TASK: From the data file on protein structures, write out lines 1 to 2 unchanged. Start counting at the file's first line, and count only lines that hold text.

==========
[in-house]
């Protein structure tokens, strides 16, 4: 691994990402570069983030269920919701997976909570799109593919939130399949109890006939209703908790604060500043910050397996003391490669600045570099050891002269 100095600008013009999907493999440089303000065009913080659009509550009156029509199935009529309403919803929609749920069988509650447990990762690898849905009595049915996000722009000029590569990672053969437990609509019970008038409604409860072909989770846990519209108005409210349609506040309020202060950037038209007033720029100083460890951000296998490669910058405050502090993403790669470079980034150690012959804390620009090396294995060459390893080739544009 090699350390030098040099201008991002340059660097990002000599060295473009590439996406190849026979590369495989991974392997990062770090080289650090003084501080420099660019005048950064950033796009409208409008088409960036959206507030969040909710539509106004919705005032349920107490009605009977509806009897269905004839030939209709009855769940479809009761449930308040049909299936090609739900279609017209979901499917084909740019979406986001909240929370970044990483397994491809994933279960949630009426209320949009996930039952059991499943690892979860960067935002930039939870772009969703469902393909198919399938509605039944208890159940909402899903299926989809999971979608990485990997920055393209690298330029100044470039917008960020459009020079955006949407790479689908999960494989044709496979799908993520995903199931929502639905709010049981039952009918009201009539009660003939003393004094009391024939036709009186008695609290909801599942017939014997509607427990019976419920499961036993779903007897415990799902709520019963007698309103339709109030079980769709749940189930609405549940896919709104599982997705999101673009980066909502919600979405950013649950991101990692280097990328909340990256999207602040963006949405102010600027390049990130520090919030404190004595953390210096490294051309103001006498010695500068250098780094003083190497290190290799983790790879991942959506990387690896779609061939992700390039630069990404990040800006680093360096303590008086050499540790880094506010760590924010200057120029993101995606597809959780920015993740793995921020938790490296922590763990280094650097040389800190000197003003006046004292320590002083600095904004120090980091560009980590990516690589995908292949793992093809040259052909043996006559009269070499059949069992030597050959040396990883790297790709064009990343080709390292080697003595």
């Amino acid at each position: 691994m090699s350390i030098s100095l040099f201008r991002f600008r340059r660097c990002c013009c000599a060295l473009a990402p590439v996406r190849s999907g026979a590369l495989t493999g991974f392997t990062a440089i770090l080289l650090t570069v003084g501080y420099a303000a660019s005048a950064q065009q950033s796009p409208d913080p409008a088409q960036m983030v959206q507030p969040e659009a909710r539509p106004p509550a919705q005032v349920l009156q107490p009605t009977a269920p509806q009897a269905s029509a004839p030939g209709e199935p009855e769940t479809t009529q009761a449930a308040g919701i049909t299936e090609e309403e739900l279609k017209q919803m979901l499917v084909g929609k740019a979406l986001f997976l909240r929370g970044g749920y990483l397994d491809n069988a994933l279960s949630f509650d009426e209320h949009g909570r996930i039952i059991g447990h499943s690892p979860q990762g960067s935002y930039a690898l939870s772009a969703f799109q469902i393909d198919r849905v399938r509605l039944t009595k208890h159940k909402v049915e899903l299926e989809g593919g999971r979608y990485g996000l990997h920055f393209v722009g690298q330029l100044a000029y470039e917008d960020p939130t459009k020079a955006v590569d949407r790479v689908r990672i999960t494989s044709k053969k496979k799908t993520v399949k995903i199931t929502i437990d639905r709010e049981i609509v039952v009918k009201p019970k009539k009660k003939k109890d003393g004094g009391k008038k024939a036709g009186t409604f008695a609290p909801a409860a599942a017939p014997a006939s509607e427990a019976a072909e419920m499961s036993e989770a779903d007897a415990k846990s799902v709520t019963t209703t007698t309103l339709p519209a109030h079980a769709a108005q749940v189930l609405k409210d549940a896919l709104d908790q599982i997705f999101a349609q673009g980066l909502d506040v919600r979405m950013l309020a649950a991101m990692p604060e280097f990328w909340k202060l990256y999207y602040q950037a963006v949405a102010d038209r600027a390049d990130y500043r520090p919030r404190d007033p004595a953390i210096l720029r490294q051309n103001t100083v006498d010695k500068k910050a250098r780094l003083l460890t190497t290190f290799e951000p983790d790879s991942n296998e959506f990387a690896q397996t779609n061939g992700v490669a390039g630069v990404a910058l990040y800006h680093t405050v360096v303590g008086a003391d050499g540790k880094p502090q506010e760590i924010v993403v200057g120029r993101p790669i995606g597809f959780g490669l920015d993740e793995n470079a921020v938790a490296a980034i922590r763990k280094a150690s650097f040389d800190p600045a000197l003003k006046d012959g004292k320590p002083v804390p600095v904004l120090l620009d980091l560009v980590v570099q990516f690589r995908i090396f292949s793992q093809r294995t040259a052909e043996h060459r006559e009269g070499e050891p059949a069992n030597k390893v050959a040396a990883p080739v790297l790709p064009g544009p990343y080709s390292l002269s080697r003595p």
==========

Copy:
[in-house]
């Protein structure tokens, strides 16, 4: 691994990402570069983030269920919701997976909570799109593919939130399949109890006939209703908790604060500043910050397996003391490669600045570099050891002269 100095600008013009999907493999440089303000065009913080659009509550009156029509199935009529309403919803929609749920069988509650447990990762690898849905009595049915996000722009000029590569990672053969437990609509019970008038409604409860072909989770846990519209108005409210349609506040309020202060950037038209007033720029100083460890951000296998490669910058405050502090993403790669470079980034150690012959804390620009090396294995060459390893080739544009 090699350390030098040099201008991002340059660097990002000599060295473009590439996406190849026979590369495989991974392997990062770090080289650090003084501080420099660019005048950064950033796009409208409008088409960036959206507030969040909710539509106004919705005032349920107490009605009977509806009897269905004839030939209709009855769940479809009761449930308040049909299936090609739900279609017209979901499917084909740019979406986001909240929370970044990483397994491809994933279960949630009426209320949009996930039952059991499943690892979860960067935002930039939870772009969703469902393909198919399938509605039944208890159940909402899903299926989809999971979608990485990997920055393209690298330029100044470039917008960020459009020079955006949407790479689908999960494989044709496979799908993520995903199931929502639905709010049981039952009918009201009539009660003939003393004094009391024939036709009186008695609290909801599942017939014997509607427990019976419920499961036993779903007897415990799902709520019963007698309103339709109030079980769709749940189930609405549940896919709104599982997705999101673009980066909502919600979405950013649950991101990692280097990328909340990256999207602040963006949405102010600027390049990130520090919030404190004595953390210096490294051309103001006498010695500068250098780094003083190497290190290799983790790879991942959506990387690896779609061939992700390039630069990404990040800006680093360096303590008086050499540790880094506010760590924010200057120029993101995606597809959780920015993740793995921020938790490296922590763990280094650097040389800190000197003003006046004292320590002083600095904004120090980091560009980590990516690589995908292949793992093809040259052909043996006559009269070499059949069992030597050959040396990883790297790709064009990343080709390292080697003595």